Your library representatives to the APUO are:
- Michelle Brown, July 1 2015 – June 30 2017
- Michel Castagné, July 1 2016 – June 30, 2018
APUO communicates messages that are relevant to all APUO members through email and more and more, through direct contact with you, the membership. Attendance at general assemblies is essential to stay aware and be involved in the APUO. Librarian specific issues are communicated on the distribution list for APUO librarians by email and infrequent meetings (roughly 4 per year) are also held.
You are free to contact APUO about any workplace issue, especially those involving the collective agreement or discuss these with your APUO reps. They are essentially shop stewards who are responsible for helping members understand the collective agreement and provide advice where possible, on issues.
Librarians’ voices are brought back to the APUO through your library representatives, who are members of the APUO’s Board of Directors. You are also encouraged to attend all general assemblies – there are four per year. Your voice can be made heard directly to the APUO Executive and membership by speaking out at assemblies!
The following Letters of Understanding were agreed to by both parties as part of the 2012-2016 negotiated settlement:
- Proficiency testing in the other official language by the Official Languages and Bilingualism Institute (OLIB)
- Childcare Expansion by the University of Ottawa
- Introduction of special appointments as Continuing Limited-Term Professor positions (CLTP), respecting the Memorandum of Settlement for the 2012-2016 Collective Agreement, signed August 4th, 2013
- Article 7 of the Collective Agreement – Employment of Non-Members
As a librarian employed at the University of Ottawa, you are automatically a member of Library Council, even if you are part time or replacement. Library Council is the only venue for shared governance available to librarians at the University of Ottawa.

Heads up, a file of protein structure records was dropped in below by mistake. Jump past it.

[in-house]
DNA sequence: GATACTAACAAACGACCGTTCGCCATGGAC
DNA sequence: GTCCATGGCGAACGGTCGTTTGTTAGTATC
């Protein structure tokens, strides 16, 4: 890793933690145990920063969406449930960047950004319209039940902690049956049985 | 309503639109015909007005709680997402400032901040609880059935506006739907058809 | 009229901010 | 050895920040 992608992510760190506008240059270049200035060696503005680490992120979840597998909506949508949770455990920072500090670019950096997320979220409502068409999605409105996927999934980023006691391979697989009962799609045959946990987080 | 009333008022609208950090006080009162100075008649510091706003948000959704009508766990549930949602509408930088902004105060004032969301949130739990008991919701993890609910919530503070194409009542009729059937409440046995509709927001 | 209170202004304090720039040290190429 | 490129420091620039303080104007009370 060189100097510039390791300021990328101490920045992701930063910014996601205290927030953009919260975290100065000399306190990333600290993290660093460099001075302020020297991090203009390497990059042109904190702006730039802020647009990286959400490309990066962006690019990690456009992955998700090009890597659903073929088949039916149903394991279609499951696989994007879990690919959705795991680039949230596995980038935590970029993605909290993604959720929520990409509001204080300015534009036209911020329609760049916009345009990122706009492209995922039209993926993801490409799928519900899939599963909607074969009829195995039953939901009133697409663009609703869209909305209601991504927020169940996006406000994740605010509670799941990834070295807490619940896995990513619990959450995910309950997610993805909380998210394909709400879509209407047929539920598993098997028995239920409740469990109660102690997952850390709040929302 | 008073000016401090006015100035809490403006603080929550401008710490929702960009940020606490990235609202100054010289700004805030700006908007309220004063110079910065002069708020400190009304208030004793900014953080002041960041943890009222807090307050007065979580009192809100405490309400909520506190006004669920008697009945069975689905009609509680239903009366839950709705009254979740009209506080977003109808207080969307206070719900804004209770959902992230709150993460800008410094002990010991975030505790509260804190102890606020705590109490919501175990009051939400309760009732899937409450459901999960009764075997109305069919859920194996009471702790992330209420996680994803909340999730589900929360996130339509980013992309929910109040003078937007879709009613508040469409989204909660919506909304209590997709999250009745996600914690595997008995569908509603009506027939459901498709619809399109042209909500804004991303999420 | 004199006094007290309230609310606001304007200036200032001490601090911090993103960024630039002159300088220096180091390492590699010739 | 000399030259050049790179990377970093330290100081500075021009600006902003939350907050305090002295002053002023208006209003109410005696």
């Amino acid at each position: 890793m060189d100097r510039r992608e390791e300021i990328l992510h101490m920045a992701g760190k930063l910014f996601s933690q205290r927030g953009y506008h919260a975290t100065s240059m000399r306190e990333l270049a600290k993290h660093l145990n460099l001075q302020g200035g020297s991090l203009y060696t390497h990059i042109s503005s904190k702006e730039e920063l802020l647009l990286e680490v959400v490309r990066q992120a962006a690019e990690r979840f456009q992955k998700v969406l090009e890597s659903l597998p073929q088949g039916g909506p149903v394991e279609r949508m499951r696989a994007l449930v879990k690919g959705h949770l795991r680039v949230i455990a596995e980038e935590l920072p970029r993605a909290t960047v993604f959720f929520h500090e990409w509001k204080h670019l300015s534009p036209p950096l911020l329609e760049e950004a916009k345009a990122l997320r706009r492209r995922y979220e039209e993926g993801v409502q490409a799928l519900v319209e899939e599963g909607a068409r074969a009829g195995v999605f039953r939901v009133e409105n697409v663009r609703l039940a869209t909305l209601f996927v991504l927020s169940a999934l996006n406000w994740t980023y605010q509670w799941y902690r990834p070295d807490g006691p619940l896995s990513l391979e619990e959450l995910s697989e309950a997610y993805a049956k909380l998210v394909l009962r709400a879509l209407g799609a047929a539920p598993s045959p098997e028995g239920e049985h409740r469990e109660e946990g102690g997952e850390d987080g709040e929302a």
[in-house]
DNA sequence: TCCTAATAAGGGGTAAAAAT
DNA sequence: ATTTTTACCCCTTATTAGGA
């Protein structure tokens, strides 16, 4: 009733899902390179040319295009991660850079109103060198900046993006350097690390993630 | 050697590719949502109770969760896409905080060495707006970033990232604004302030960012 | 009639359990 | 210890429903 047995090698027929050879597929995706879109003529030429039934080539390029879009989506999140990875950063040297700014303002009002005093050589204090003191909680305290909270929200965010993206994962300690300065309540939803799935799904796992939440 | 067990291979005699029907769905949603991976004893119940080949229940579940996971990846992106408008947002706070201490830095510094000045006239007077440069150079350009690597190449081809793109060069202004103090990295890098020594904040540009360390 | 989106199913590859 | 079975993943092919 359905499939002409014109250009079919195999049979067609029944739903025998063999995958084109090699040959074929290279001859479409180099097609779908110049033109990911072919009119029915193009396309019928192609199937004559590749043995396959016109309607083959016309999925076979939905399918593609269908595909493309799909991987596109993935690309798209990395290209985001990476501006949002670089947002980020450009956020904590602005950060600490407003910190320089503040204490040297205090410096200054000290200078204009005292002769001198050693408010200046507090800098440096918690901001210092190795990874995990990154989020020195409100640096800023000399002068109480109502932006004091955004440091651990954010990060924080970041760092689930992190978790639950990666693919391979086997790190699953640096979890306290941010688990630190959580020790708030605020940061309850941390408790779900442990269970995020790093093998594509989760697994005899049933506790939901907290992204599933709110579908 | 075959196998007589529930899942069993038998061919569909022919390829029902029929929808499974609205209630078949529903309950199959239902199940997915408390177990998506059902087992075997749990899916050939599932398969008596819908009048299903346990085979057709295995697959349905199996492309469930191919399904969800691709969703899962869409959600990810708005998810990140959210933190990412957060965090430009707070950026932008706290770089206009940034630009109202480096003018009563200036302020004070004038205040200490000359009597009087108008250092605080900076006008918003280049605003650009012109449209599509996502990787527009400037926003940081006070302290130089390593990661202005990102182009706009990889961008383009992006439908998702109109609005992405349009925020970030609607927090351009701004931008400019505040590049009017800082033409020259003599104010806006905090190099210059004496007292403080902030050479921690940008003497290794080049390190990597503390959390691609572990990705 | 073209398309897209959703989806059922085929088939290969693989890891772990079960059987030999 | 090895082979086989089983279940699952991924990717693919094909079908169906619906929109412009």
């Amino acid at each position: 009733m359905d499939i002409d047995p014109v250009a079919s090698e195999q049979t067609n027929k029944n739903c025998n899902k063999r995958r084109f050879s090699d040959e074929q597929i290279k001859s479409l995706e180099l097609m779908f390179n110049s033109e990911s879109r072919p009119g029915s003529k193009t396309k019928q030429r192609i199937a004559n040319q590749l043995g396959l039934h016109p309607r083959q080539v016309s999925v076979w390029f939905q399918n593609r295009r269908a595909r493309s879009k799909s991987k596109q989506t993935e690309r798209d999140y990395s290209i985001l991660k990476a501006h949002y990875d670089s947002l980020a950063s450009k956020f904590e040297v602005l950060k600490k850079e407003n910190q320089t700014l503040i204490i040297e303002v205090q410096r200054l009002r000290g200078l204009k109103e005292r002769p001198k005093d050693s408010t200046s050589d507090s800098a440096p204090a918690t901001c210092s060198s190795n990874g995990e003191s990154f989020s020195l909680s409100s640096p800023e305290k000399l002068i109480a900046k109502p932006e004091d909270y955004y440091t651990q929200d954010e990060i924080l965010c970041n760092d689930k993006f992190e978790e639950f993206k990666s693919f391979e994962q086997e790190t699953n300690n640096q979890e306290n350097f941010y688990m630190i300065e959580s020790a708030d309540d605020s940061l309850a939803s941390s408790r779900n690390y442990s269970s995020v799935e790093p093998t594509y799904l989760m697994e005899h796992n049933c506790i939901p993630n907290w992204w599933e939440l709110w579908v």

Shared governance is the set of practices under which faculty and librarians participate in significant decisions concerning the operation of their institutions. Universities are very special types of institutions with a unique mission—the creation and dissemination of ideas. For that reason, they have created particular arrangements to serve that mission best. For example, academic tenure protects the status, academic freedom and independent voice of scholars and teachers. Shared governance, in turn, arose out of a recognition that:
■ academic decision-making should be largely independent of short-term managerial and political considerations;
■ faculty and professional staff are in the best position to shape and implement curriculum and research policy, to select academic colleagues and judge their work; and
■ the perspective of all front-line personnel is invaluable in making sound decisions about allocating resources, setting goals, choosing top officers and guiding student life. (1)
Our collective agreement has the following article regarding Library Council:
*220.127.116.11 Library Council Library Council shall be the official means of consultation between the University Librarian and the librarians. The Council is chaired by theUniversity Librarian. All librarian members shall be full members, as well as the two associate librarians, the director of Morisset, and the chief administrative officer.
The role of the Library Council is to discuss issues in a collegial setting and make recommendations to the University Librarian concerning the policies, operations, and development of the Library Network.
It is understood that:
(a) quorum shall consist of no fewer than half of the regular librarian members holding a major administrative position;
(b) all services are to be maintained during meetings of Library Council;
(c) librarians holding a major administrative position shall attend meetings of Library Council unless there are valid reasons for being absent.
(1). AFT Higher Education. “Shared Governance in Colleges and Universities.”